The role of κ-opioid receptors in the control of fed and fasted myoelectrical activity of the stomach and small intestine was studied in conscious dogs implanted with bipolar silver electrodes. In fasted dogs, migrating myoelectric complex (MMC) cycle times were 105 ± 14 min in the duodenum. Administration of ketocyclazocine (1 mg/kg iv) inhibited contractile activity, blocked migration of distally propagating MMCs, and increased the MMC cycle time to 246 ± 56 min (P < 0.0005). Pretreatment with naloxone (2 mg/kg iv) 5 min before administration of ketocyclazocine (1 mg/kg iv) prevented the disruption by ketocyclazocine of the distally propagating MMC but did not completely antagonize the effect of ketocyclazocine on MMC cycle time. MMC cycle time was 102 ± 14 min before naloxone plus ketocyclazocine administration and 138 ± 22 min after administration (P < 0.005). Although MMC cycle times were still significantly prolonged over control after naloxone plus ketocyclazocine, cycle times were significantly decreased compared with ketocyclazocine administration alone (P < 0.005). Ketocyclazocine (1 mg/kg iv) completely inhibited the fed pattern of myoelectric activity for 74 ± 26 min when administered 15 min after feeding. Bethanecol (2 mg sc)-initiated spike activity was not blocked by ketocyclazocine. These studies suggest that endogenous opioids and κ-opioid receptors may play a role in the inhibition of gastric action potentials and small intestinal spiking activity.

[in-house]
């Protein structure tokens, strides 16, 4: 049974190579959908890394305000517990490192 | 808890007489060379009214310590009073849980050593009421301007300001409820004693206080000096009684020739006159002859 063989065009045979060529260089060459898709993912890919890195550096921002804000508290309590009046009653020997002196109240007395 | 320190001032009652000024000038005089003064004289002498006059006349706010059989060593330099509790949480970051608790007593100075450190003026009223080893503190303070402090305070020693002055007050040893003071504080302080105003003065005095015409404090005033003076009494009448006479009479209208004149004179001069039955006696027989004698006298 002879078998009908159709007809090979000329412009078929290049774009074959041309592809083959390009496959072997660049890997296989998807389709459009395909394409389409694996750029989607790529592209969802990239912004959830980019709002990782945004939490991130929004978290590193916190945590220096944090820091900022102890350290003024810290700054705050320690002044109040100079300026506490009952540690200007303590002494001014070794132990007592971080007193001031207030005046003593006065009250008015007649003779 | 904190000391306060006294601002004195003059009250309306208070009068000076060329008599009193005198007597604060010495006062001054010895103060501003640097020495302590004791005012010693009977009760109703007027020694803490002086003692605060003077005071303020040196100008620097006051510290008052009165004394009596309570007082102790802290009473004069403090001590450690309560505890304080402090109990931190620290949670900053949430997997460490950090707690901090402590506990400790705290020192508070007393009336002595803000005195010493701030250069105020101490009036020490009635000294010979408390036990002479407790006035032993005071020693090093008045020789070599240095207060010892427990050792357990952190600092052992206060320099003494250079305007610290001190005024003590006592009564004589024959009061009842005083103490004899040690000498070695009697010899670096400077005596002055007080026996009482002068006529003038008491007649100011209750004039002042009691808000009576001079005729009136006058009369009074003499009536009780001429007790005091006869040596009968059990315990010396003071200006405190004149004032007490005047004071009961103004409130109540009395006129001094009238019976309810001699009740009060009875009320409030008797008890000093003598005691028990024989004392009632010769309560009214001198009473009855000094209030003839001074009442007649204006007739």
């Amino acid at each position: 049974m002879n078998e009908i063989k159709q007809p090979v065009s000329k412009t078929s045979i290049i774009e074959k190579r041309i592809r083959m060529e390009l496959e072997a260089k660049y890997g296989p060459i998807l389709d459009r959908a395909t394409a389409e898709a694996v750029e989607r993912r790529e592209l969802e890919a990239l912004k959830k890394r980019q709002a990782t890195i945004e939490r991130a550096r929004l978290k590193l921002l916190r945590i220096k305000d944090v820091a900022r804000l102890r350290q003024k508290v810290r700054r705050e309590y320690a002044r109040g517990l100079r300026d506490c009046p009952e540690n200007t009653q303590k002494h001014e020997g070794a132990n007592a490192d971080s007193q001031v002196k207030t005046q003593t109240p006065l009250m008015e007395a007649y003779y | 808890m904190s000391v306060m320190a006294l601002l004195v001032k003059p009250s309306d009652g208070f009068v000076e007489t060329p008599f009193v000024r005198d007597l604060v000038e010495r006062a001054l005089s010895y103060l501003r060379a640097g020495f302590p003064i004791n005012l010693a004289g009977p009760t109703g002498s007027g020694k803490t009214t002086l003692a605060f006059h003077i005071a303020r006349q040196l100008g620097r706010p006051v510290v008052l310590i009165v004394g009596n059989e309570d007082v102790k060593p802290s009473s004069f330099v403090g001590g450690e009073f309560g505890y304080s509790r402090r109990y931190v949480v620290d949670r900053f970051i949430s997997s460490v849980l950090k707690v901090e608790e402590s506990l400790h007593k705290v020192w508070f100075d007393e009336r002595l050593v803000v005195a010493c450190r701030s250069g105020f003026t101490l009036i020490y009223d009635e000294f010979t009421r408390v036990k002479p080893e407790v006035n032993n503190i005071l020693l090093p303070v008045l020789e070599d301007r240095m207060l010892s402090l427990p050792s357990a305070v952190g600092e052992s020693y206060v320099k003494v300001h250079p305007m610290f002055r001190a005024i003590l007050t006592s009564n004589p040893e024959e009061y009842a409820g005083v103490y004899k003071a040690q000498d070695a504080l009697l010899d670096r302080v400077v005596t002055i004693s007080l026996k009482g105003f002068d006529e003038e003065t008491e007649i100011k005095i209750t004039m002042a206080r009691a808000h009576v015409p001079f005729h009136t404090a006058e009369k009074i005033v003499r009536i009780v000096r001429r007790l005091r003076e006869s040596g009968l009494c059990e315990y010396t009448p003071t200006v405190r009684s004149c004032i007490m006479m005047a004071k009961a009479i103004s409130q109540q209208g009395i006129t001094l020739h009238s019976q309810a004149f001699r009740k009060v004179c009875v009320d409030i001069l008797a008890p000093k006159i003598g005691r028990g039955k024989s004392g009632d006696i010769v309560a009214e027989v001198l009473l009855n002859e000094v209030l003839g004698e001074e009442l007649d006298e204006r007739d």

|Original language||English (US)|
|Journal||American Journal of Physiology - Gastrointestinal and Liver Physiology|
|State||Published - Dec 1 1988|
ASJC Scopus subject areas
- Physiology (medical)